Biological Rhythms Advance in Depressive Disorder

  • Wu Hong
  • Qinting ZhangEmail author
Part of the Advances in Experimental Medicine and Biology book series (AEMB, volume 1180)


Most processes of human body, such as brain function, are regulated by biological rhythms. Disturbance of biological rhythms impairs mood, behavior, cognition, sleep, and social activity and may lead to mental disorders. Disturbed rhythms are widely observable in patients with major depressive disorders (MDD) and make risk of onset, comorbidity, response of antidepressants, recurrence, cognition, social function, and complications of physical health. Therefore, it is crucial to assess and manage focus on biological rhythms for patients with MDD. There are several validated ways of assessing the biological rhythms, including 24 h fluctuations in cortisol or melatonin, sleep monitoring, actigraphy, and self-report scales. Chronotherapy, such as cognitive-behavioral therapy, interpersonal and social rhythm therapy, sleep deprivation, and bright light therapy was widely reported for treatment in patients with MDD. Monoamine antidepressants and lithium are attributed to regulation of biological rhythm. And some rhythm-regulated agents have been shown efficacy of antidepressant. Considering the crucial clinical significance of disturbed biological rhythms in MDD, we describe the mechanisms, clinical features, measurements, and treatments of the biological rhythms in patients with MDD.


Depressive disorder Biological rhythms Circadian Chronotherapy 


  1. Abe M, Herzog ED, Block GD (2000) Lithium lengthens the circadian period of individual suprachiasmatic nucleus neurons. NeuroReport 11(14):3261–3264CrossRefGoogle Scholar
  2. Albrecht U (2013) Circadian clocks and mood-related behaviors. Handb Exp Pharmacol 217:227–239. Scholar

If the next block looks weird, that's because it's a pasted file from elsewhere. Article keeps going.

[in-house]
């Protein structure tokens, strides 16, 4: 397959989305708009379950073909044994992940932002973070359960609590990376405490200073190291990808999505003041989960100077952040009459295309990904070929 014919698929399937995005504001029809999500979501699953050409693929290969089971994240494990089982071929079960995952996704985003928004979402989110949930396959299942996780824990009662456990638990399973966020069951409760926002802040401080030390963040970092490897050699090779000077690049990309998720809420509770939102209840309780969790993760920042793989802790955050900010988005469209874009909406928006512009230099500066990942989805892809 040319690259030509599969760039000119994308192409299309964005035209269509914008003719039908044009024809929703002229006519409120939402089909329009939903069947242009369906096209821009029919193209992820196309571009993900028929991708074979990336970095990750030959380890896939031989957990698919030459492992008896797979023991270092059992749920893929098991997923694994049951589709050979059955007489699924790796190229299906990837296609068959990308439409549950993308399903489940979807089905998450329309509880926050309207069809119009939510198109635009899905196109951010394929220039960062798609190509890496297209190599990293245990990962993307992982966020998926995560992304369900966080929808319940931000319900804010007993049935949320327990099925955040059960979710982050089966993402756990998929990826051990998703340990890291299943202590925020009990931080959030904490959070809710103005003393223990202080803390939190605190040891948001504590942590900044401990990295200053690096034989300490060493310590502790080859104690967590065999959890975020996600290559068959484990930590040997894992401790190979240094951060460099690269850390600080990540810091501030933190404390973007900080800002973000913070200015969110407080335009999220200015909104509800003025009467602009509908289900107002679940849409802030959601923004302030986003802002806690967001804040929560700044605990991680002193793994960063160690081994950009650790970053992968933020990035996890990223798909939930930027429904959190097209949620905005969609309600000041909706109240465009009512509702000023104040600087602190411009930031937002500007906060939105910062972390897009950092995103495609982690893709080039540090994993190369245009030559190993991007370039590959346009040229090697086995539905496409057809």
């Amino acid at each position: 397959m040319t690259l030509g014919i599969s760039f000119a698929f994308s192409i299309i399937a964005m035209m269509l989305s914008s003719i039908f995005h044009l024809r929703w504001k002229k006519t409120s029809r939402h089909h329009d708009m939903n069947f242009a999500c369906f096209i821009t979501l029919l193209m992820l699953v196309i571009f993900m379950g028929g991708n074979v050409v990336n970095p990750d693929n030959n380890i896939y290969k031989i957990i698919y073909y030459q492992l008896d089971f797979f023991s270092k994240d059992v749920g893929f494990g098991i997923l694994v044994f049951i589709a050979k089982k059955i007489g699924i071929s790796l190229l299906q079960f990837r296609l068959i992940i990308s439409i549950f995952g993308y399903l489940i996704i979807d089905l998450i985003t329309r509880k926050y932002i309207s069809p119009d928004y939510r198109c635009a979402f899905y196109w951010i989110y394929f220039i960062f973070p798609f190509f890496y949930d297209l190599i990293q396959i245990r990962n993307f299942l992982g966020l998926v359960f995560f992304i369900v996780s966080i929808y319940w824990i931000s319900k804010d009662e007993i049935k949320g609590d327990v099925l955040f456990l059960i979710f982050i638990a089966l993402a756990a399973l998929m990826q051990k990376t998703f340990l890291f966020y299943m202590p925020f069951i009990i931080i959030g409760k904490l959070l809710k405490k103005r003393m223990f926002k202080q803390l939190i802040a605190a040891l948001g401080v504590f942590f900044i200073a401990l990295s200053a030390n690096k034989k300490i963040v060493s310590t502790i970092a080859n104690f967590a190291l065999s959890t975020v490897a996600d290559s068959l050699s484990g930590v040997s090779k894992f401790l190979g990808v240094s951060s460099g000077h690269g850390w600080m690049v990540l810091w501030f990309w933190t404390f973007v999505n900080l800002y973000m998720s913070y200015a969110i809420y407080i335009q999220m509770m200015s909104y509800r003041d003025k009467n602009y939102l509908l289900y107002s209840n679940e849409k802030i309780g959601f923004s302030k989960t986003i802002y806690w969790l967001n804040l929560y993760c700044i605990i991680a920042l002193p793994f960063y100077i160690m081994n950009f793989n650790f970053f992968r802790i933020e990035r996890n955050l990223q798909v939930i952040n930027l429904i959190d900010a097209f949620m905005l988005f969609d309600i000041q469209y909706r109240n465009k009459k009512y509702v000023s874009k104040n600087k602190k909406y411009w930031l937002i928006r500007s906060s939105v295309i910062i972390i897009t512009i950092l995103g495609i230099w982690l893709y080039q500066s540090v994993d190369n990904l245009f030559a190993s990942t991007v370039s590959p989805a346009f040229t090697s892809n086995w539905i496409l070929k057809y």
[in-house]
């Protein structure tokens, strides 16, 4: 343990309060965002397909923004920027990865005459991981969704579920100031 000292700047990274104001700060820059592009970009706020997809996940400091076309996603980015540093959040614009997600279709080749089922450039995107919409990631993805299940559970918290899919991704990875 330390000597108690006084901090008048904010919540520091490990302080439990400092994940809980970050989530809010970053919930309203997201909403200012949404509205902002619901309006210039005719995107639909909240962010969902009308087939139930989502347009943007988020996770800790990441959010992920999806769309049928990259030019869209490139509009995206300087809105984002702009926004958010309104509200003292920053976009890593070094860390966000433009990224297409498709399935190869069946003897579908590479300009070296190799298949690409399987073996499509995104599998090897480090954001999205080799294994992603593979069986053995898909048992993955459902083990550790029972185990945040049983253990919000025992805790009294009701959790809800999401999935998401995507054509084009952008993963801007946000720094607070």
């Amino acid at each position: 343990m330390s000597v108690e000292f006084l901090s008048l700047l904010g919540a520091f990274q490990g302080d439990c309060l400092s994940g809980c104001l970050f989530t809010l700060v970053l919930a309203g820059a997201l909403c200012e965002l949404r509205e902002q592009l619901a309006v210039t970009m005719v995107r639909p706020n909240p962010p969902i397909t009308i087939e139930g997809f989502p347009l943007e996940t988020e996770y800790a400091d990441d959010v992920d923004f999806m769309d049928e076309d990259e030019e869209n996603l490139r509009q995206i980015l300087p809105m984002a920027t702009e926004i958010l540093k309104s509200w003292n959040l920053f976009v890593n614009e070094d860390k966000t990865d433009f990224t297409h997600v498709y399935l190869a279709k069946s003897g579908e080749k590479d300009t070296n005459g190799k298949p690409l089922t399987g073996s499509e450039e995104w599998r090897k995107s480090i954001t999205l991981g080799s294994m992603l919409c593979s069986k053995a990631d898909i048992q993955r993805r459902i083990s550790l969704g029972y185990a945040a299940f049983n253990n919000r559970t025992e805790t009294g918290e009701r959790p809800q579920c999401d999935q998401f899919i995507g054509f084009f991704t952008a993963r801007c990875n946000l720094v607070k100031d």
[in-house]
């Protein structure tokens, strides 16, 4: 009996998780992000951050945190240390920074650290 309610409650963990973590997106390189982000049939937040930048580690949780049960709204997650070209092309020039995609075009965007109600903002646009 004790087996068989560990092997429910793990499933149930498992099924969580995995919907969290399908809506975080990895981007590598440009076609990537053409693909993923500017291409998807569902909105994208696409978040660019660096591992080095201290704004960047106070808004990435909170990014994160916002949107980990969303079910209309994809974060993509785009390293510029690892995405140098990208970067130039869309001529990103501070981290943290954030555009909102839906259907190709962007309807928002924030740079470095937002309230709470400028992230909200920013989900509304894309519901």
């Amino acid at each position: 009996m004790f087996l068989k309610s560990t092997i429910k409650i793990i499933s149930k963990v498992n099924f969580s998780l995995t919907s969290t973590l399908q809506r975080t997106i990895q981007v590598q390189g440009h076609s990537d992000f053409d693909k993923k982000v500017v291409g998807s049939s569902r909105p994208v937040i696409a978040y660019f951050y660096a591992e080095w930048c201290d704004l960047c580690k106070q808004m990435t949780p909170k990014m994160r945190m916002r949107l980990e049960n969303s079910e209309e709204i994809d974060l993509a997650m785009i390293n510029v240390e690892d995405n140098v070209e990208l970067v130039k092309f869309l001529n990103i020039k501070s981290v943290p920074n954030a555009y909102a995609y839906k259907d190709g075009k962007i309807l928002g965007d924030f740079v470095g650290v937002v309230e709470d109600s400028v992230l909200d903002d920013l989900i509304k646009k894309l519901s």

3. Avery DH, Shah SH, Eder DN et al (1999) Nocturnal sweating and temperature in depression. Acta Psychiatr Scand 100(4):295–301CrossRefGoogle Scholar
  4. Bahk YC, Han E, Lee SH (2014) Biological rhythm differences and suicidal ideation in patients with major depressive disorder. J Affect Disord 168:294–297. Scholar
  5. Bellivier F, Geoffroy PA, Etain B et al (2015) Sleep- and circadian rhythm-associated pathways as therapeutic targets in bipolar disorder. Expert Opin Ther Targets 19(6):747–763. Scholar
  6. Benca RM, Obermeyer WH, Thisted RA et al (1992) Sleep and psychiatric disorders: a meta-analysis. Arch Gen Psychiatry 49(8):651–668; discussion 669–670CrossRefGoogle Scholar
  7. Benedetti F, Barbini B, Campori E et al (2001) Sleep phase advance and lithium to sustain the antidepressant effect of total sleep deprivation in bipolar depression: new findings supporting the internal coincidence model? J Psychiatr Res 35(6):323–329CrossRefGoogle Scholar
  8. Benedetti F, Barbini B, Bernasconi A et al (2010) Acute antidepressant response to sleep deprivation combined with light therapy is influenced by the catechol-O-methyltransferase Val(108/158)Met polymorphism. J Affect Disord 121(1–2):68–72. Scholar
  9. Ben-Hamo M, Larson TA, Duge LS et al (2016) Circadian forced desynchrony of the master clock leads to phenotypic manifestation of depression in rats. eNeuro 3(6). Scholar
  10. Berdynaj D, Boudissa SN, Grieg MS et al (2016) Effect of chronotype on emotional processing and risk taking. Chronobiol Int 33(4):406–418. Scholar
  11. Bering T, Carstensen MB, Wörtwein G et al (2018) The circadian oscillator of the cerebral cortex: molecular, biochemical and behavioral effects of deleting the arntl clock gene in cortical neurons. Cereb Cortex 28(2):644–657. Scholar
  12. Bilello JA, Thurmond LM, Smith KM et al (2015) MDDScore: confirmation of a blood test to aid in the diagnosis of major depressive disorder. J Clin Psychiatry 76(2):e199–e206. Scholar
  13. Boland EM, Bertulis K, Leong SH et al (2019) Preliminary support for the role of reward relevant effort and chronotype in the depression/insomnia comorbidity. J Affect Disord 242:220–223. Scholar
  14. Bouwmans ME, Bos EH, Booij SH et al (2015) Intra- and inter-individual variability of longitudinal daytime melatonin secretion patterns in depressed and non-depressed individuals. Chronobiol Int 32(3):441–446. Scholar
  15. Brown GM, McIntyre RS, Rosenblat J et al (2018) Depressive disorders: processes leading to neurogeneration and potential novel treatments[J]. Prog Neuropsychopharmacol Biol Psychiatry 80(Pt C):189–204. Scholar